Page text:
Papal Visit UK, Day II – UPDATED

The pope has more vigor than I. His very full day has included a multi-cultural, multi-religious meeting with 4,000 schoolchildren, whom he exhorted to sainthood by making Christ the center of their lives, then a meeting with the Archbishop of Canterbury, at Lambeth Palace, where he said, among other things:

The context in which dialogue takes place between the Anglican Communion and the Catholic Church has evolved in dramatic ways since the private meeting between Pope John XXIII and Archbishop Geoffrey Fisher in 1960. On the one hand, the surrounding culture is growing ever more distant from its Christian roots, despite a deep and widespread hunger for spiritual nourishment. On the other hand, the increasingly multicultural dimension of society, particularly marked in this country, brings with it the opportunity to encounter other religions. For us Christians this opens up the possibility of exploring, together with members of other religious traditions, ways of bearing witness to the transcendent dimension of the human person and the universal call to holiness, leading to the practice of virtue in our personal and social lives. Ecumenical cooperation in this task remains essential, and will surely bear fruit in promoting peace and harmony in a world that so often seems at risk of fragmentation.

“At the same time, we Christians must never hesitate to proclaim our faith in the uniqueness of the salvation won for us by Christ, and to explore together a deeper understanding of the means he has placed at our disposal for attaining that salvation…

And now he heads to Westminster Hall–the place where St. Thomas More (and I believe St. Edmund Campion) was condemned to die–for what many believe will be the central statement of his visit, and one of huge import.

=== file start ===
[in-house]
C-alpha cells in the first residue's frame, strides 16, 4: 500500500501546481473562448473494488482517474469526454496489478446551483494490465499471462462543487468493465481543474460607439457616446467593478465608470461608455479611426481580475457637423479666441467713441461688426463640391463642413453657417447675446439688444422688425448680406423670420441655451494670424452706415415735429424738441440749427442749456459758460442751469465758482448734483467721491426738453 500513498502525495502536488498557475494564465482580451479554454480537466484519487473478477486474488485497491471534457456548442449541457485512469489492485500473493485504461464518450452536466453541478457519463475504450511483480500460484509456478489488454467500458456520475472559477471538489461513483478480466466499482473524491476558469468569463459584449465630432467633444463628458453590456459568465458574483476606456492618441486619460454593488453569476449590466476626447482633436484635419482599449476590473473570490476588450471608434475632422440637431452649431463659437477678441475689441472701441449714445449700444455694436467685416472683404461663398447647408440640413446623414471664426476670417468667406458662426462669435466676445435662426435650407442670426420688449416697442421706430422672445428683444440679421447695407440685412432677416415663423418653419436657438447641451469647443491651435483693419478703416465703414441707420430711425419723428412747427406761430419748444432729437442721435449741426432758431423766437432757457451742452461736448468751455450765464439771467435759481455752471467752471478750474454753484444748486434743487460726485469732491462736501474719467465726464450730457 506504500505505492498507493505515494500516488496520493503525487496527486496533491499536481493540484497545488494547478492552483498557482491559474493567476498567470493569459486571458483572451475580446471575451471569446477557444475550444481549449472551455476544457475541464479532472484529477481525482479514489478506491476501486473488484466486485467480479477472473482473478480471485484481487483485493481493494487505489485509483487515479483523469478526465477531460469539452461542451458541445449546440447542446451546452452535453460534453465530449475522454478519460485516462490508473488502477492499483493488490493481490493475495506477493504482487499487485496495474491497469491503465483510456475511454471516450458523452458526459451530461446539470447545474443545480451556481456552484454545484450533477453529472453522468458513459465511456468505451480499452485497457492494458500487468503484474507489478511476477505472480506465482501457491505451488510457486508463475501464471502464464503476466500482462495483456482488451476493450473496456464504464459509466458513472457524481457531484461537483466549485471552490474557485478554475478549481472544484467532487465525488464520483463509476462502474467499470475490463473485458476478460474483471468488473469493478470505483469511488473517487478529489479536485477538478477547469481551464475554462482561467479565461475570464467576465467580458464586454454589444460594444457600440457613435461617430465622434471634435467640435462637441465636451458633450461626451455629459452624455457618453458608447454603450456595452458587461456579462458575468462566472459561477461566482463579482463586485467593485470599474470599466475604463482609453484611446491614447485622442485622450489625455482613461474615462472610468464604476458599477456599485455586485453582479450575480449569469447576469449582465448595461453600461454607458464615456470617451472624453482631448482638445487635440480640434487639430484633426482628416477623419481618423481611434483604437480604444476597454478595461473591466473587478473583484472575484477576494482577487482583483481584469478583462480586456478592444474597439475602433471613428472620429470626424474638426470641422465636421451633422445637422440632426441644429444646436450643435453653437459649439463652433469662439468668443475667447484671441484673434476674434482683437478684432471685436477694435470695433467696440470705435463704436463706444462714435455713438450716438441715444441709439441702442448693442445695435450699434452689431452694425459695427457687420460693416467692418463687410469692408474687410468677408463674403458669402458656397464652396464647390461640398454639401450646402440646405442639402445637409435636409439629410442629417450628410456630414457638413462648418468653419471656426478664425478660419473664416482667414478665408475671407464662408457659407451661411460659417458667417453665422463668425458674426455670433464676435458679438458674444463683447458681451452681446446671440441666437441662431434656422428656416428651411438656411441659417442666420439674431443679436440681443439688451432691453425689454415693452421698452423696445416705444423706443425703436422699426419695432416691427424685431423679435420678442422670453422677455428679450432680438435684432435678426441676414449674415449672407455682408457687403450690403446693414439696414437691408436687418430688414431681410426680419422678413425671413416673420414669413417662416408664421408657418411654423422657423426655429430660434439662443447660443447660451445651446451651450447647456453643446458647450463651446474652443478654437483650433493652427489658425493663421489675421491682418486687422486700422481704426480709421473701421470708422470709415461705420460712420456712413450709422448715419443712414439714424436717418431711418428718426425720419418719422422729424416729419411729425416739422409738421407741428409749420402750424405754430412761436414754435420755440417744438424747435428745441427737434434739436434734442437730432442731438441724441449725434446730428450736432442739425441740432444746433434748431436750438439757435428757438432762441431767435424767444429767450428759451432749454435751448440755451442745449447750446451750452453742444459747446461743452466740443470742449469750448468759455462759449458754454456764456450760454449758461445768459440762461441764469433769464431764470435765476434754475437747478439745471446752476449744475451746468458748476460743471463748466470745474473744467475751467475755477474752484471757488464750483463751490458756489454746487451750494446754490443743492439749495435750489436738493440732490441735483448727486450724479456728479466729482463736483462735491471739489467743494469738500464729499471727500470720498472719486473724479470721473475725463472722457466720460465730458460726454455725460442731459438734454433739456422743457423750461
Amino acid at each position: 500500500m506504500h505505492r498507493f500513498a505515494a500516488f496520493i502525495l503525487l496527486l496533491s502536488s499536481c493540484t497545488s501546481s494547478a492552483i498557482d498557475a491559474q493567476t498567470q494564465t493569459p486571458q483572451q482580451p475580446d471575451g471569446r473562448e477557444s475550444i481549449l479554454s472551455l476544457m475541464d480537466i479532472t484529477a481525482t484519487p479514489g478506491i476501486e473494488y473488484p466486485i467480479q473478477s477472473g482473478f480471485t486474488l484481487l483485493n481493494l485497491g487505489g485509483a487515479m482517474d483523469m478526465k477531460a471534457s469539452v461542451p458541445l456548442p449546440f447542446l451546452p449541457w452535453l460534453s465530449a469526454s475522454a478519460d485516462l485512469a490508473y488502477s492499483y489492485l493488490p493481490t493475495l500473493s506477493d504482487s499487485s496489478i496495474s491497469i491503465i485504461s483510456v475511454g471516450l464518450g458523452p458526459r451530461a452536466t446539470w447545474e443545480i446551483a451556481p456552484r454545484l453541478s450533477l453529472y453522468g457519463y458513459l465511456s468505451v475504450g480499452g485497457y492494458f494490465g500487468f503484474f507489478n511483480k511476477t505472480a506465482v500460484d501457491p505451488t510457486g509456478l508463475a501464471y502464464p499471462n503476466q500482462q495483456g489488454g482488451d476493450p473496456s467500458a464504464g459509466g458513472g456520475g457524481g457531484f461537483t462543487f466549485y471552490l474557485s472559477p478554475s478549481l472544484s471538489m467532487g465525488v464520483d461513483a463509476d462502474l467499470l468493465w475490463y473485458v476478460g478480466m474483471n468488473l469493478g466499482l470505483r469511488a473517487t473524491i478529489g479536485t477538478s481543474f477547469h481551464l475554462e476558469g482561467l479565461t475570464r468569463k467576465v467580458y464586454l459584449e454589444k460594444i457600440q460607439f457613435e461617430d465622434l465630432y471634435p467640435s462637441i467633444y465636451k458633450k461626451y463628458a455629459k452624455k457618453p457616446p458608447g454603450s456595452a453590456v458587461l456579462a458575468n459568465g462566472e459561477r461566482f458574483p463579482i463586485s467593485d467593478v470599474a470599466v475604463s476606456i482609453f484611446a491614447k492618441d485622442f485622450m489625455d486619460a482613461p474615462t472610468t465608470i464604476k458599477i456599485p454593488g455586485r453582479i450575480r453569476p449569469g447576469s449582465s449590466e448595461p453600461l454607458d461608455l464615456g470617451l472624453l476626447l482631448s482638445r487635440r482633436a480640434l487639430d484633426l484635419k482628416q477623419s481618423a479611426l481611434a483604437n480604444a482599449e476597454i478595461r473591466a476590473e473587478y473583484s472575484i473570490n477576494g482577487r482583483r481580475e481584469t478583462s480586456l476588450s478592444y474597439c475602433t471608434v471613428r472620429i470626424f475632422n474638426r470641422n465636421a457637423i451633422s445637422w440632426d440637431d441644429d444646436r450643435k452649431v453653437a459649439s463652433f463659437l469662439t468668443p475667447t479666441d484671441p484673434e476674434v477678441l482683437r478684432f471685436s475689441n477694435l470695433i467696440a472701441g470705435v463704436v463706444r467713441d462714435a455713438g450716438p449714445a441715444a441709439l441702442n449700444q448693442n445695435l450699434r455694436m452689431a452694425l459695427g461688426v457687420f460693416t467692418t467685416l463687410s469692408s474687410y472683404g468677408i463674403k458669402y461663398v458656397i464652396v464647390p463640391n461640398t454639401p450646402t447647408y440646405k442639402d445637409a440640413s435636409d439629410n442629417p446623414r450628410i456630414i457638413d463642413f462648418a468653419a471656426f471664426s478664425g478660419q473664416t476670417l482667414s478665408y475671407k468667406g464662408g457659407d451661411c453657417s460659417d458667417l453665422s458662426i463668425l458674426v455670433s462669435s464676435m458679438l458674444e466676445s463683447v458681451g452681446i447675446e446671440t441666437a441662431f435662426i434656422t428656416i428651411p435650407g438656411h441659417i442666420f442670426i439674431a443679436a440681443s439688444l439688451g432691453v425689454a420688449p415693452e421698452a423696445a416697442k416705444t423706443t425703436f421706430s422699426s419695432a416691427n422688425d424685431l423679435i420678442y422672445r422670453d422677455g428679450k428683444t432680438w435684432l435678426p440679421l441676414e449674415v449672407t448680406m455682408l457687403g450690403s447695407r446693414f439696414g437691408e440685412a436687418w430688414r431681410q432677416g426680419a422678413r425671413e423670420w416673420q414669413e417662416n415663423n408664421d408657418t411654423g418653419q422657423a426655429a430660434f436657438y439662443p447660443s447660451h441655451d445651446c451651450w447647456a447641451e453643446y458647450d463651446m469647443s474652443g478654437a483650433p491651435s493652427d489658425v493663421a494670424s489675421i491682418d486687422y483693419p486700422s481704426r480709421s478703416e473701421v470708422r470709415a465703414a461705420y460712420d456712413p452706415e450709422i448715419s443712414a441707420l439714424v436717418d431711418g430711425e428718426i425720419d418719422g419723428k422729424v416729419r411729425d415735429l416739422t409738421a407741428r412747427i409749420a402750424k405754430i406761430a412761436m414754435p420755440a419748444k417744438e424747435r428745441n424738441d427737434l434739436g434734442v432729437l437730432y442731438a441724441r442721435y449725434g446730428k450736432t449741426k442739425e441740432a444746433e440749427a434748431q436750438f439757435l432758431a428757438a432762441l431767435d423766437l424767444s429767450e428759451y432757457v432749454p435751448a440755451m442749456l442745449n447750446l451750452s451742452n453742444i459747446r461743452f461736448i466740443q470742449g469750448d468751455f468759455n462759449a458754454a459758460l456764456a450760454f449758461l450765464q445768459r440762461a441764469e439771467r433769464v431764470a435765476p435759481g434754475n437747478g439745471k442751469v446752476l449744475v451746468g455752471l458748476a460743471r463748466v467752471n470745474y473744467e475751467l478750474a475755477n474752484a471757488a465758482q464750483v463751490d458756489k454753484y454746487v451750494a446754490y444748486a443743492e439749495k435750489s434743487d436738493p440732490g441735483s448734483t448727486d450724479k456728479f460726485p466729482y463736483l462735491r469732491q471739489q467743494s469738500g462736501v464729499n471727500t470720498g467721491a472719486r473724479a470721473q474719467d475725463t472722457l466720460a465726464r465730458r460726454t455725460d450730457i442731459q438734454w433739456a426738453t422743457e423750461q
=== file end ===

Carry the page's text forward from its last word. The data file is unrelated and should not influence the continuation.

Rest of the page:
I wonder what Newman
would think of the assembly, which pundits are telling us, is comprised of “the most important members of British society.” Hmmm. I always wonder who decides who is important. Currently, on the live feed, we can see Gordon Brown, Tony Blair, Baroness Thatcher, all seated in a row.

After this meeting, Benedict will he’ll participate in Vespers at Westminster Abbey.

On the livefeed, now, people on the sidewalks are running alongside the popemobile. How funny and cute!

Okay, Benedict is coming into Westminster Hall, with a big old-fashioned Trumpet Fanfare. Cool.

Some reading while we wait: Modern Historians on Pope Benedict XVI.

Archbishop Hilarion Algeyev of Volokolamsk

Also, Russian Orthodox Archbishop Hilarion, a friend of Benedict’s, (and who is in my blogroll) did not mince words with his own speech at Lambeth, the other day. I saw a clever headline about it: Hilarion not Nice at Nicean Dinner!

Check back for more! I’ll be linking (with timestamps as yesterday) as the evening progresses.

Meanwhile watch the live feed, which is without comment, or check out EWTN’s coverage which is moderated. I’ve been switching back and forth.

UPDATE: The full text of Benedict’s remarks at Westminster Hall. An excerpt:

I cannot but voice my concern at the increasing marginalization of religion, particularly of Christianity, that is taking place in some quarters, even in nations which place a great emphasis on tolerance. There are those who would advocate that the voice of religion be silenced, or at least relegated to the purely private sphere. There are those who argue that the public celebration of festivals such as Christmas should be discouraged, in the questionable belief that it might somehow offend those of other religions or none. And there are those who argue – paradoxically with the intention of eliminating discrimination – that Christians in public roles should be required at times to act against their conscience. These are worrying signs of a failure to appreciate not only the rights of believers to freedom of conscience and freedom of religion, but also the legitimate role of religion in the public square. I would invite all of you, therefore, within your respective spheres of influence, to seek ways of promoting and encouraging dialogue between faith and reason at every level of national life.

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